My first grader is being bullied at school. How do I address this and with whom?
MOLLY: The reader also asked if she should be talking with the teacher or the principal, or even the parents of the girl who’s bullying her child.
Dr. Susan Rutherford (MOM): I think there are a couple lines of approach with this. First of all, as a parent she should recognize that being bullied can be a really hard thing for a child to deal with, and unfortunately, not that unusual for a child to encounter at some point in their schooling. I think it’s not uncommon to see bullying behaviors in 6th, 7th and 8th grade among girls, for example. I’m not sure what goes on during that those years but girls can be terribly mean to each other and gang up on each other.
One of the things she will want to do when her child comes home and tells her about the bullying, is to be sympathetic to her child, and not blow it off. She’ll want to share some understanding of how difficult this is and talk to the child about avoiding those kids, if possible, or finding new friends, if that’s the issue.
If the bullying behavior continues, the teacher needs to be made aware of what’s going on in the playground. The kid might be able to tell the teacher herself, or she might be uncomfortable telling her teacher, so that would be the time for the parent to step in and have an informal conversation with the teacher to ask if the bullying behavior has been noticed.
MOLLY: I think a lot of this stuff happens on the playground and out of the teacher’s sight.
MOM: You kind of have to take this step by step. The next step would be for the parent to talk to the teacher about what’s going on so the teacher can start watching for inappropriate behavior in the classroom and alert the playground aides to watch for it outside, too.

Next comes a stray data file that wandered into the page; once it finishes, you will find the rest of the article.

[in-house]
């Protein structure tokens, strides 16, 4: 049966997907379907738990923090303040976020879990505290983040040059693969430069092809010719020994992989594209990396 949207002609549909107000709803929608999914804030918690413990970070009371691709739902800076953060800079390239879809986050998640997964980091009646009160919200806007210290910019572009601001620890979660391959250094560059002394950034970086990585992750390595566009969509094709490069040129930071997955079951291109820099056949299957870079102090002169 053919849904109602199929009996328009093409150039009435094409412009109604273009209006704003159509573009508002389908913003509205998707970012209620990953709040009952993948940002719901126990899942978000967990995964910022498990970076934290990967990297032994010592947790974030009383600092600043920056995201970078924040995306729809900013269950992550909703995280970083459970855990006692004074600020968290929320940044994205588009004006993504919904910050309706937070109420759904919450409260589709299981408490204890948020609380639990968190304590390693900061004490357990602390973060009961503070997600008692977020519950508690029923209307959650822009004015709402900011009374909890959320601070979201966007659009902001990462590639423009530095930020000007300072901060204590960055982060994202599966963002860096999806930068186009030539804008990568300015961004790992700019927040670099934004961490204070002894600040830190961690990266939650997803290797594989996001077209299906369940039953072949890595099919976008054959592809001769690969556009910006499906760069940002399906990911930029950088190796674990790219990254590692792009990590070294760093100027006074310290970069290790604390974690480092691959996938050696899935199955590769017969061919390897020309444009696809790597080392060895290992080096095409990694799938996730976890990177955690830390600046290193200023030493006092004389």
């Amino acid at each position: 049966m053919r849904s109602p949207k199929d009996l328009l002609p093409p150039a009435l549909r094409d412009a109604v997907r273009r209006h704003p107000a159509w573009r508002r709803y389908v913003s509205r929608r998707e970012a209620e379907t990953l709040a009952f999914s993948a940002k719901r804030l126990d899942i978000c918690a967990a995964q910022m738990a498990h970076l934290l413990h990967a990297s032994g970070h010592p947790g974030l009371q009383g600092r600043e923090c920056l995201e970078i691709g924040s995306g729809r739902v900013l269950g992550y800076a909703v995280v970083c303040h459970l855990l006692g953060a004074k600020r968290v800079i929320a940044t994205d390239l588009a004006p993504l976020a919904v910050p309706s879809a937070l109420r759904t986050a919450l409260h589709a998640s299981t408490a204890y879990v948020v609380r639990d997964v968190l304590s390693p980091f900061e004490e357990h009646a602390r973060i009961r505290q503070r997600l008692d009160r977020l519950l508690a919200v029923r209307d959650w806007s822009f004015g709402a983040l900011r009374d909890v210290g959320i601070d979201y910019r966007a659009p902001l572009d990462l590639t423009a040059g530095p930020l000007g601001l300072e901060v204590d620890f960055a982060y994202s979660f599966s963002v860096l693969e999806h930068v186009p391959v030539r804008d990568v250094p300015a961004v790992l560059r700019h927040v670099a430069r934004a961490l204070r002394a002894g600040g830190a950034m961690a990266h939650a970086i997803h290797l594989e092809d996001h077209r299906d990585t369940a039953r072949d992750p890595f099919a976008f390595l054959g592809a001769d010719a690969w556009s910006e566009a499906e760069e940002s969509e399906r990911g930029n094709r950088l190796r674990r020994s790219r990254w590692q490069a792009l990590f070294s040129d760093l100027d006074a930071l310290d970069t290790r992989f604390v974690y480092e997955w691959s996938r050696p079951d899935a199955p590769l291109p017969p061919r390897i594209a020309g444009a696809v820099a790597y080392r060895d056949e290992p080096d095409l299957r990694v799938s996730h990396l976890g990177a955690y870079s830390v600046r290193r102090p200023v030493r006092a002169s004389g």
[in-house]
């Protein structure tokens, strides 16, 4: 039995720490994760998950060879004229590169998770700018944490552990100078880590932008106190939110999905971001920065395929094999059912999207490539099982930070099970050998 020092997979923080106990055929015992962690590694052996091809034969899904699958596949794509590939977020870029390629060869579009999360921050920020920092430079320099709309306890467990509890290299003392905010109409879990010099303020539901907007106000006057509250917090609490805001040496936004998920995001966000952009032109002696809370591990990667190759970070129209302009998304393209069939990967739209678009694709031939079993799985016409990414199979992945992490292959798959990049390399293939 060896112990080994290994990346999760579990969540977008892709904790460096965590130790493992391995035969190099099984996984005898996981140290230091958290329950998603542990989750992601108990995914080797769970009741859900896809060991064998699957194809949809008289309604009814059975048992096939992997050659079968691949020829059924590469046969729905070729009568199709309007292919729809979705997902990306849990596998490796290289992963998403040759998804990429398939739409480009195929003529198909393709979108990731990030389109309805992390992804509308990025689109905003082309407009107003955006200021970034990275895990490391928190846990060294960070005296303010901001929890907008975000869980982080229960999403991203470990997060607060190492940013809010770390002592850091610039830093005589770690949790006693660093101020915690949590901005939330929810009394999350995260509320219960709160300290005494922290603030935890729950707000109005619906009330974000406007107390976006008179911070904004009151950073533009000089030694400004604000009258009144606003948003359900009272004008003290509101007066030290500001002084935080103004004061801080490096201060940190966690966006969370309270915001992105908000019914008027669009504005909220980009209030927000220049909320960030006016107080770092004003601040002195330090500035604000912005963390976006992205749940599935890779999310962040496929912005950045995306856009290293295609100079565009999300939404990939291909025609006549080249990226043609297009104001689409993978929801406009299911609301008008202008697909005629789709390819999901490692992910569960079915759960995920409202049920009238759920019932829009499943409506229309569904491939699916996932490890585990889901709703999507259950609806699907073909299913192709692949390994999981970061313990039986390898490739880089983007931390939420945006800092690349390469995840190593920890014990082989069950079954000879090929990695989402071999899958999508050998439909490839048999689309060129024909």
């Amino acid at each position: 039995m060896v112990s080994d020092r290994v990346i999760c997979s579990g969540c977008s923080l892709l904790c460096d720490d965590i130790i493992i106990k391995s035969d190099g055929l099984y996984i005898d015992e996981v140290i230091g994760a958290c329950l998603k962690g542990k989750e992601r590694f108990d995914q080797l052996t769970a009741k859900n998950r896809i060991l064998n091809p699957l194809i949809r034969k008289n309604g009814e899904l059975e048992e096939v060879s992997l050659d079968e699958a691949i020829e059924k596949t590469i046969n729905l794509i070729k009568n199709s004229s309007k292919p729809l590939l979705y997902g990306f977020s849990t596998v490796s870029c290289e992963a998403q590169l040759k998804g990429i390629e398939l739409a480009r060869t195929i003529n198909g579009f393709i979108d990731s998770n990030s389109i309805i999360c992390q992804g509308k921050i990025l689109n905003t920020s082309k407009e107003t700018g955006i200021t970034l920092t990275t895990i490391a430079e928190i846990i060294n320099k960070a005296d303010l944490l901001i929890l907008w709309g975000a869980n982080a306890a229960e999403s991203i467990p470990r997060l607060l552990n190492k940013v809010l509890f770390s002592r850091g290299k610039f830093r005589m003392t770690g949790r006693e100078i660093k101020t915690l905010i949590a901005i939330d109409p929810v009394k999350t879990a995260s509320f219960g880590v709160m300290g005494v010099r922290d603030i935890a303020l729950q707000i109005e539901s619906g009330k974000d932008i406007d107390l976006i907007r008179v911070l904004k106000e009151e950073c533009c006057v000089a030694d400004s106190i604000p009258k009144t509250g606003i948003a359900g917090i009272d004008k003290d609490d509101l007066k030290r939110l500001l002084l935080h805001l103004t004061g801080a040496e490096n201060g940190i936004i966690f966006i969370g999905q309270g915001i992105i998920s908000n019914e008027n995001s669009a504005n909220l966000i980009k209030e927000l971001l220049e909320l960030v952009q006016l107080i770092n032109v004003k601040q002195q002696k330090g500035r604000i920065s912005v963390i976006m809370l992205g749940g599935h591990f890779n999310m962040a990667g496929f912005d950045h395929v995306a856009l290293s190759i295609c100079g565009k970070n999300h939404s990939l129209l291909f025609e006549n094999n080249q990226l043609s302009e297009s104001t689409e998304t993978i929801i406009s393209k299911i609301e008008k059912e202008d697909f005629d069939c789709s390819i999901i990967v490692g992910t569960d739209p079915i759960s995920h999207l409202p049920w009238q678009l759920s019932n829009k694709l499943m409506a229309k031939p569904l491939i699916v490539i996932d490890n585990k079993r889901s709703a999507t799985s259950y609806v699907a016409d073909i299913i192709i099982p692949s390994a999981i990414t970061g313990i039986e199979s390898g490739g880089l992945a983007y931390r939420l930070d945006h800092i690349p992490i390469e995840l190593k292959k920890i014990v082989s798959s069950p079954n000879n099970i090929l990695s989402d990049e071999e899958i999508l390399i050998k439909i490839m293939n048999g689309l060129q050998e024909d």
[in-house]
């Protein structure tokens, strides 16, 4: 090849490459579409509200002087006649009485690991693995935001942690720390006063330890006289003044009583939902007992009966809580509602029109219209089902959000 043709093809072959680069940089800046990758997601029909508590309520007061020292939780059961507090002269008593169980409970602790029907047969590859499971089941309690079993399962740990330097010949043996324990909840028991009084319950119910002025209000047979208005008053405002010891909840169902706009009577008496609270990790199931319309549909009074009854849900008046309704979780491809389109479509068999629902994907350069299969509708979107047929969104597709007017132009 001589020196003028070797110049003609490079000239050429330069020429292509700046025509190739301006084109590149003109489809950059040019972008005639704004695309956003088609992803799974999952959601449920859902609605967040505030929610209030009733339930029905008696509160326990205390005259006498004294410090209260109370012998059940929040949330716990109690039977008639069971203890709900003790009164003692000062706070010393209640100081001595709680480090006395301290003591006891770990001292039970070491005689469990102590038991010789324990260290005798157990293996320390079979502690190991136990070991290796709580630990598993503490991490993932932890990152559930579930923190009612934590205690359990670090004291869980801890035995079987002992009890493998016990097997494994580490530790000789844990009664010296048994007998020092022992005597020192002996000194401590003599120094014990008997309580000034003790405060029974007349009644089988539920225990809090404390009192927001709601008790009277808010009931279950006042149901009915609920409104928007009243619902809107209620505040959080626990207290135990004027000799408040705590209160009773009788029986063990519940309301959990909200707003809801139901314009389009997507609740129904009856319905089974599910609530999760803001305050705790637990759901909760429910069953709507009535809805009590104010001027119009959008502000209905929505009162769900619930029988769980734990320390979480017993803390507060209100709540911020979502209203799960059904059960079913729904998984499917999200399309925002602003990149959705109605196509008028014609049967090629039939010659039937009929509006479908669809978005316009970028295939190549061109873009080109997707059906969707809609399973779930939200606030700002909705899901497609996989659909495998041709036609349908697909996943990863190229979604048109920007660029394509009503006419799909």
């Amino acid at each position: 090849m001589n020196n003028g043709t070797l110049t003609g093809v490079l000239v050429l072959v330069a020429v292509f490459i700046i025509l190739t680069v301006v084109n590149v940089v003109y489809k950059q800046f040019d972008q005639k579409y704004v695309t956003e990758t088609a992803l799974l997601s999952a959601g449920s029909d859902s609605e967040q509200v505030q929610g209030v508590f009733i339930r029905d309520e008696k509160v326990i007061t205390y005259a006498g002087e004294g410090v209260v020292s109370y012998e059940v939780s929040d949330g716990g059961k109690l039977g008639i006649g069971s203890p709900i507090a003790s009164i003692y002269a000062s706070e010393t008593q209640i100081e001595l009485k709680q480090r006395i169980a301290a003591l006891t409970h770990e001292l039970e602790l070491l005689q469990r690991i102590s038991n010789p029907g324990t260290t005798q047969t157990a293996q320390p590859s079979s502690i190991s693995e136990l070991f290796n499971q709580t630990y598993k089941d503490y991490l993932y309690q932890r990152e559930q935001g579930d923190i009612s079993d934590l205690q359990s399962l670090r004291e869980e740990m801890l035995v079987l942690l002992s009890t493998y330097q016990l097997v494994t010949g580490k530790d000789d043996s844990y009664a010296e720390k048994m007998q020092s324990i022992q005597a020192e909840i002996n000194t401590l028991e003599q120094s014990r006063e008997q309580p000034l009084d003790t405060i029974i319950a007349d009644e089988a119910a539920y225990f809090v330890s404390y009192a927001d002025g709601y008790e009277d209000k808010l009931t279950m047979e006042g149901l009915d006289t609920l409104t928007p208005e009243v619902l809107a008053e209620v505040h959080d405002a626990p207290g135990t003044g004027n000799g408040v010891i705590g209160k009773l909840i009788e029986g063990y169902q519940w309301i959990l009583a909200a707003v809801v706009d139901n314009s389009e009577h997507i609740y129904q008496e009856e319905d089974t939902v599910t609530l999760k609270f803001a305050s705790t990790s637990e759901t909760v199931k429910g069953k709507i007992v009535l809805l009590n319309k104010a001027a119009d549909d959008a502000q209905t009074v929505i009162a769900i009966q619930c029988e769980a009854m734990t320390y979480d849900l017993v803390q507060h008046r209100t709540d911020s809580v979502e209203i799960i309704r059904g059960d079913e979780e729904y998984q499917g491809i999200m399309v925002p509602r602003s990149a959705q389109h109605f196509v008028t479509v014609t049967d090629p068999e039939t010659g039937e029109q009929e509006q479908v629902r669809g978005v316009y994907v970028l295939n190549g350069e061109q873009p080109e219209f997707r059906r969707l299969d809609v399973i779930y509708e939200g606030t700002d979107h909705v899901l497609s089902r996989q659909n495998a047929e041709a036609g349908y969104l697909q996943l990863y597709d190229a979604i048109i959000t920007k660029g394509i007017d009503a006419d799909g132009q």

Sometimes the bullying occurs after school, like on the bus or while walking home from school, in which case the teachers would have no knowledge of what’s going on and wouldn’t be able to step in to stop it. At that point, I would contact the parent of that other child.
I saw a case like this in my office where the child was being bullied on the bus ride home after school. The child was about 9 years old and another 9-year old boy would approach him and inform him of the horrible things that were going to happen to this boy. The boy went home and told his mother and the mother spoke to the parents of the bullying boy. Those parents denied that any of that could have happened, so the mother had no choice but to go to the school and talk to the teacher and also to the principal. That actually worked: the school administration called in the parents of the bullying boy and it was taken care of on that level. The bully had to sit directly behind the bus driver in a seat by himself because he wasn’t just bullying this one 9-year old boy, it turned out that he was bullying other kids on the bus, too. So you have to take it step by step, and you have to be fairly dogged about it in support of your own child.
MOLLY: Yeah, you gotta protect your kid.
MOM: Bottom line: you have to protect and advocate for your child.
MOLLY: What can happen if you don’t address this at the time and the bullying continues?
MOM: Duke University recently released a report about the effects of childhood bullying and how they last into adulthood. The study found that victims of childhood bullying were more likely to suffer from anxiety disorders and panic attacks as adults. Interestingly, they also found that the adults who were doing the bullying as kids were more likely to be diagnosed later with anti-social personality disorders and show lifelong patterns of blatant disregard and violation of the rights of others. We can see that bullying behaviors can have lasting effects on both the bullied and the bully. Clearly, it’s important to address this issue early on before it leaves a permanent impression on a child’s personality.
Experience this? Comment below if you’ve had success dealing with bullying in elementary school using other strategies. Or Contact US if you have other parenting questions you’d like to see addressed